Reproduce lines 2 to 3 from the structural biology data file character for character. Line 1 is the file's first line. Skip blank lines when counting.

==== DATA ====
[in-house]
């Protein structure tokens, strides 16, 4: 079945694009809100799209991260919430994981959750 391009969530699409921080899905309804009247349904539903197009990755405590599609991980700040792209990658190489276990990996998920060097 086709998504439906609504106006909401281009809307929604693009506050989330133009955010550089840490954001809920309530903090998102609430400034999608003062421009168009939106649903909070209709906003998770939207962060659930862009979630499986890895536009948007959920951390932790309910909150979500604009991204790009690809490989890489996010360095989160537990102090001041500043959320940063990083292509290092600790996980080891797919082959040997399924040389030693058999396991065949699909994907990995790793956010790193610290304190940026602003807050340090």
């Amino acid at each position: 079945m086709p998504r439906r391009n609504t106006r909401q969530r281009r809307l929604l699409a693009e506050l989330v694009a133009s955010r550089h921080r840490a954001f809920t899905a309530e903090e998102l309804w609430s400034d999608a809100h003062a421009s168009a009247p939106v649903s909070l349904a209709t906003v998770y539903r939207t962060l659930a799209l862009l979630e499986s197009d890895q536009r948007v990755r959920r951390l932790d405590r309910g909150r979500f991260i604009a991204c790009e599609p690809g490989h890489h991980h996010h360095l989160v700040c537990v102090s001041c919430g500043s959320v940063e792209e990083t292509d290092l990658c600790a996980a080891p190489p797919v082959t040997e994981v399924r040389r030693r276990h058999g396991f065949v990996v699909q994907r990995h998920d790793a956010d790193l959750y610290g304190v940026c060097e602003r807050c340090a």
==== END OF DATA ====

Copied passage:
């Protein structure tokens, strides 16, 4: 079945694009809100799209991260919430994981959750 391009969530699409921080899905309804009247349904539903197009990755405590599609991980700040792209990658190489276990990996998920060097 086709998504439906609504106006909401281009809307929604693009506050989330133009955010550089840490954001809920309530903090998102609430400034999608003062421009168009939106649903909070209709906003998770939207962060659930862009979630499986890895536009948007959920951390932790309910909150979500604009991204790009690809490989890489996010360095989160537990102090001041500043959320940063990083292509290092600790996980080891797919082959040997399924040389030693058999396991065949699909994907990995790793956010790193610290304190940026602003807050340090």
């Amino acid at each position: 079945m086709p998504r439906r391009n609504t106006r909401q969530r281009r809307l929604l699409a693009e506050l989330v694009a133009s955010r550089h921080r840490a954001f809920t899905a309530e903090e998102l309804w609430s400034d999608a809100h003062a421009s168009a009247p939106v649903s909070l349904a209709t906003v998770y539903r939207t962060l659930a799209l862009l979630e499986s197009d890895q536009r948007v990755r959920r951390l932790d405590r309910g909150r979500f991260i604009a991204c790009e599609p690809g490989h890489h991980h996010h360095l989160v700040c537990v102090s001041c919430g500043s959320v940063e792209e990083t292509d290092l990658c600790a996980a080891p190489p797919v082959t040997e994981v399924r040389r030693r276990h058999g396991f065949v990996v699909q994907r990995h998920d790793a956010d790193l959750y610290g304190v940026c060097e602003r807050c340090a």